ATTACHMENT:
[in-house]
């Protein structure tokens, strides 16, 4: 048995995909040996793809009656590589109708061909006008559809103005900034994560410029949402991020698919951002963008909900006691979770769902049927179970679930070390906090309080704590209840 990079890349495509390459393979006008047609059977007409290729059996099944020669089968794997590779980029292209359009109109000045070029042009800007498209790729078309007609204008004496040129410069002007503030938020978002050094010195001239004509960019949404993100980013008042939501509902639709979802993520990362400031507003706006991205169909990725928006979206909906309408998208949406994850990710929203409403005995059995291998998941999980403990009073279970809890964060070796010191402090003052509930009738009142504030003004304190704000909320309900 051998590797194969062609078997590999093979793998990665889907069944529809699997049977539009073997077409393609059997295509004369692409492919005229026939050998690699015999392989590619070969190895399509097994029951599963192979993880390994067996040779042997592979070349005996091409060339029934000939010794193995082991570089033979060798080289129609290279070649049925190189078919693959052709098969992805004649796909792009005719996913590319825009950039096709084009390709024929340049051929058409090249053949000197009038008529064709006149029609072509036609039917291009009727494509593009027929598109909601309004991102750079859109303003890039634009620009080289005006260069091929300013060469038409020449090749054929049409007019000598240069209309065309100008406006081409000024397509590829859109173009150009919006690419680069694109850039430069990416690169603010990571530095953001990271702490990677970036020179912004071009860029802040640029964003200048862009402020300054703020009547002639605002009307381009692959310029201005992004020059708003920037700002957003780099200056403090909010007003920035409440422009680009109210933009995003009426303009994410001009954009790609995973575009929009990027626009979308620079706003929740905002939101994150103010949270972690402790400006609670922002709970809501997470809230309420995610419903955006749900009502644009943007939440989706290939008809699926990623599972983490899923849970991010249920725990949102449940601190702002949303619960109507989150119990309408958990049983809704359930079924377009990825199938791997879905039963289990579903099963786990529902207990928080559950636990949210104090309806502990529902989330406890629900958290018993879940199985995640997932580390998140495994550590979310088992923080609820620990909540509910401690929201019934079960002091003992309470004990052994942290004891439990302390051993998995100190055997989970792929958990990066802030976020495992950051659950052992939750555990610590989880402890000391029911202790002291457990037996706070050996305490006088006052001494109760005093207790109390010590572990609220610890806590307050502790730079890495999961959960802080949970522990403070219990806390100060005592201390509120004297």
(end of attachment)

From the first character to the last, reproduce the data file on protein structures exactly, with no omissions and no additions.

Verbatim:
[in-house]
């Protein structure tokens, strides 16, 4: 048995995909040996793809009656590589109708061909006008559809103005900034994560410029949402991020698919951002963008909900006691979770769902049927179970679930070390906090309080704590209840 990079890349495509390459393979006008047609059977007409290729059996099944020669089968794997590779980029292209359009109109000045070029042009800007498209790729078309007609204008004496040129410069002007503030938020978002050094010195001239004509960019949404993100980013008042939501509902639709979802993520990362400031507003706006991205169909990725928006979206909906309408998208949406994850990710929203409403005995059995291998998941999980403990009073279970809890964060070796010191402090003052509930009738009142504030003004304190704000909320309900 051998590797194969062609078997590999093979793998990665889907069944529809699997049977539009073997077409393609059997295509004369692409492919005229026939050998690699015999392989590619070969190895399509097994029951599963192979993880390994067996040779042997592979070349005996091409060339029934000939010794193995082991570089033979060798080289129609290279070649049925190189078919693959052709098969992805004649796909792009005719996913590319825009950039096709084009390709024929340049051929058409090249053949000197009038008529064709006149029609072509036609039917291009009727494509593009027929598109909601309004991102750079859109303003890039634009620009080289005006260069091929300013060469038409020449090749054929049409007019000598240069209309065309100008406006081409000024397509590829859109173009150009919006690419680069694109850039430069990416690169603010990571530095953001990271702490990677970036020179912004071009860029802040640029964003200048862009402020300054703020009547002639605002009307381009692959310029201005992004020059708003920037700002957003780099200056403090909010007003920035409440422009680009109210933009995003009426303009994410001009954009790609995973575009929009990027626009979308620079706003929740905002939101994150103010949270972690402790400006609670922002709970809501997470809230309420995610419903955006749900009502644009943007939440989706290939008809699926990623599972983490899923849970991010249920725990949102449940601190702002949303619960109507989150119990309408958990049983809704359930079924377009990825199938791997879905039963289990579903099963786990529902207990928080559950636990949210104090309806502990529902989330406890629900958290018993879940199985995640997932580390998140495994550590979310088992923080609820620990909540509910401690929201019934079960002091003992309470004990052994942290004891439990302390051993998995100190055997989970792929958990990066802030976020495992950051659950052992939750555990610590989880402890000391029911202790002291457990037996706070050996305490006088006052001494109760005093207790109390010590572990609220610890806590307050502790730079890495999961959960802080949970522990403070219990806390100060005592201390509120004297």